As COVID-19 cases rise and ICUs near capacity in Winnipeg, the spotlight is on the Pallister government’s response.
But while the public is focused on the worsening second wave of COVID-19, the Pallister government has quietly introduced a series of , including the Protection of Critical Infrastructure Act. Though this bill has largely gone unnoticed over the past two weeks since it was introduced to the legislature, it poses serious threats to Manitobans’ rights to peaceful protest.
To make matters worse, the bill was introduced under a layer of secrecy using a legislative mechanism that does not allow the opposition or the public to view the text of the bill until before the second reading.
The proposed Protection of Critical Infrastructure Act would make it an offence to obstruct what is deemed "critical" infrastructure, such as roads and railways. The details are unclear, but we can guess what the bill might contain based on a similar bill that was passed in Alberta earlier this year. Alberta’s Bill 1, The Critical Infrastructure Defence Act, similarly makes it a provincial offence to interfere with "essential" infrastructure, with fines up to $25,000 and six months in jail.
What constitutes "essential" infrastructure in Bill 1, however, is broad and ambiguous. In addition to roads and railways, public and private trails, driveways, and sidewalks are also included in the definition of "essential" infrastructure. It is essentially a Swiss Army knife for the Alberta government to deem any infrastructure "essential" at any time.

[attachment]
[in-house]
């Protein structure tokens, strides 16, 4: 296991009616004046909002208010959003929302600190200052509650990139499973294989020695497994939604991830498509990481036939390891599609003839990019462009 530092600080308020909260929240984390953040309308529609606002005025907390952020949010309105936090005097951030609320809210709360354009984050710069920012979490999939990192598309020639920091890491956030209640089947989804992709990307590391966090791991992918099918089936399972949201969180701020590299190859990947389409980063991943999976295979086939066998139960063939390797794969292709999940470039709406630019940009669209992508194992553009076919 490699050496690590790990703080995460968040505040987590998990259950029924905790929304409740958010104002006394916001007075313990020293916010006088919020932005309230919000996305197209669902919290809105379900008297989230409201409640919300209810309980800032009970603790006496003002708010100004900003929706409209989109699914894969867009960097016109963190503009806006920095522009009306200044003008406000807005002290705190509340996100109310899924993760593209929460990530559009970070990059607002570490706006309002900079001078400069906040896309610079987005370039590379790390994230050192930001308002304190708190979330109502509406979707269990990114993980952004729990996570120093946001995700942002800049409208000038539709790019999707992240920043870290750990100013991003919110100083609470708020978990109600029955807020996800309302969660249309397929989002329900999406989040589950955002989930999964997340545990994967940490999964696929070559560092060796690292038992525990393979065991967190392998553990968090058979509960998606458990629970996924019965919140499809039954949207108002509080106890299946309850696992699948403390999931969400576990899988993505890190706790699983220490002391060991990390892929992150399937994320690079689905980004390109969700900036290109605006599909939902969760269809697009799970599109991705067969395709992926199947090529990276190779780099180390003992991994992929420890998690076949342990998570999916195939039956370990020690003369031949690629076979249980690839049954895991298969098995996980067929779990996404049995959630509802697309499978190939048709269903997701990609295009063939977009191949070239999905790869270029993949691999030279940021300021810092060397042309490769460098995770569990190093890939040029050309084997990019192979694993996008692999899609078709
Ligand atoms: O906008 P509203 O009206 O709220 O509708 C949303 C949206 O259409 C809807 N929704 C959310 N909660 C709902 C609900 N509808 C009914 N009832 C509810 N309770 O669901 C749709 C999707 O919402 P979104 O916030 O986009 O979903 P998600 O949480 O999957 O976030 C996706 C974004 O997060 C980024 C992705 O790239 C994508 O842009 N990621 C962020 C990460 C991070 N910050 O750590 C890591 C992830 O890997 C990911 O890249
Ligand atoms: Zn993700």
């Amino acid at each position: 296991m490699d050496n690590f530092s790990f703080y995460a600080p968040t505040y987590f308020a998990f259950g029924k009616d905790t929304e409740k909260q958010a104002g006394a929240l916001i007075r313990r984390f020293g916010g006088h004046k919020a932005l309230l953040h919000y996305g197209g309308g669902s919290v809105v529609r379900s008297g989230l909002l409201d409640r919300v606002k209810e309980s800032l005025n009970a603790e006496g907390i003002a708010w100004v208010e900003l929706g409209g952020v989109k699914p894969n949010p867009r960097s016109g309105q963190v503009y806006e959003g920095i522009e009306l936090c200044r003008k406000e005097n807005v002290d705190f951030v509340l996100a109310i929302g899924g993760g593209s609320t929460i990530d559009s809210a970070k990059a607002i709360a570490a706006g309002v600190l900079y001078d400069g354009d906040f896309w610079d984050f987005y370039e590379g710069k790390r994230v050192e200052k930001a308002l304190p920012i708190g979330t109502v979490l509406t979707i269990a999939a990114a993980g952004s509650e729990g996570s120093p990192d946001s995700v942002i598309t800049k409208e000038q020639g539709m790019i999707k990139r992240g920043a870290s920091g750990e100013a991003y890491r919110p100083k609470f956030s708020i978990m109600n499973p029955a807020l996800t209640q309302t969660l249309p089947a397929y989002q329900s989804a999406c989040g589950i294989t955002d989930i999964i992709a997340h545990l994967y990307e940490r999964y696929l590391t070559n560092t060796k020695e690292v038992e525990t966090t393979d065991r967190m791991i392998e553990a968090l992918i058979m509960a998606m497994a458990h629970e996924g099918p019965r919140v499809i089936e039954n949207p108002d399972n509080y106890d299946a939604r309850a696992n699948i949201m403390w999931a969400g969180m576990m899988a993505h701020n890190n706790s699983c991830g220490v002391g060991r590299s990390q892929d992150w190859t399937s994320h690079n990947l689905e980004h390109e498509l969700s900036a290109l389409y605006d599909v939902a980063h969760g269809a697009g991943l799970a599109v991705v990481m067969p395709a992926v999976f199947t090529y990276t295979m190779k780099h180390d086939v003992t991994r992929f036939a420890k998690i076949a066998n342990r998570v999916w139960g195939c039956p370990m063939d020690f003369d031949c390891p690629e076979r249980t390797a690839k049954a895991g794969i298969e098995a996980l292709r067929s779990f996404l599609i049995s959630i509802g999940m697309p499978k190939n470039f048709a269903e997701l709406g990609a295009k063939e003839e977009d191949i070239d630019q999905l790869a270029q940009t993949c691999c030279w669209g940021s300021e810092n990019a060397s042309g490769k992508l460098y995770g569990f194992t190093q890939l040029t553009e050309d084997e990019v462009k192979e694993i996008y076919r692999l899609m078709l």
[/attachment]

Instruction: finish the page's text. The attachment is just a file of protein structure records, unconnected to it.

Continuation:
Alberta’s Bill 1 has faced widespread opposition by unions, First Nations, legal experts, and the public. The Alberta Union of Provincial Employees, the province’s largest public sector union, is taking its government to court over the bill. They find that the bill violates the Charter of Rights and Freedoms, as it . As it is written, the legislation could punish union workers for leafleting or picketing outside their workplace, even on a public sidewalk or driveway.
The Assembly of First Nations (AFN) also , saying it will "erode individual rights, unfairly target Indigenous Peoples, and has no place in a democratic society." The bill was first introduced following the Wet’suwet’en solidarity protests that swept the country last winter, and there are concerns that it will be invoked disproportionately against Indigenous communities and land protectors.
have also found that Bill 1 is designed as an intimidation tactic, and violates at least five fundamental rights and freedoms. People holding peaceful protests, such as vigils, pickets, or rallies, on public roads or walkways could be subject to immediate arrest.
Like Bill 1, the proposed Manitoba Protection of Critical Infrastructure Bill would infringe on the right to peaceful protest that is central to our democracy. If the legislation is similar to that in Alberta, as we expect it to be, participants of events such as the recent Stella’s employees’ , Wet’suwet’en and Mi’kmaq solidarity , the Tataskweyak for community safety during COVID-19, and the Winnipeg school bus drivers’ , could all potentially be subject to fines or arrest.
As we are seeing increasing stress on workers during this public health crisis, amidst the fallout of years of brutal austerity, the importance of peaceful protest is clearer than ever.
If it passes, this bill has the potential to infringe on the rights of people across Manitoba, while protecting the rights of corporations and the wealthy. Amidst the tragedy and chaos of the current moment, it is a critical time to speak up against this bill to ensure that it is not passed. Sign this and calling for the rejection of the Protection of Critical Infrastructure Act.
Laura Cameron is a community organizer and a member of the Manitoba Energy Justice Coalition.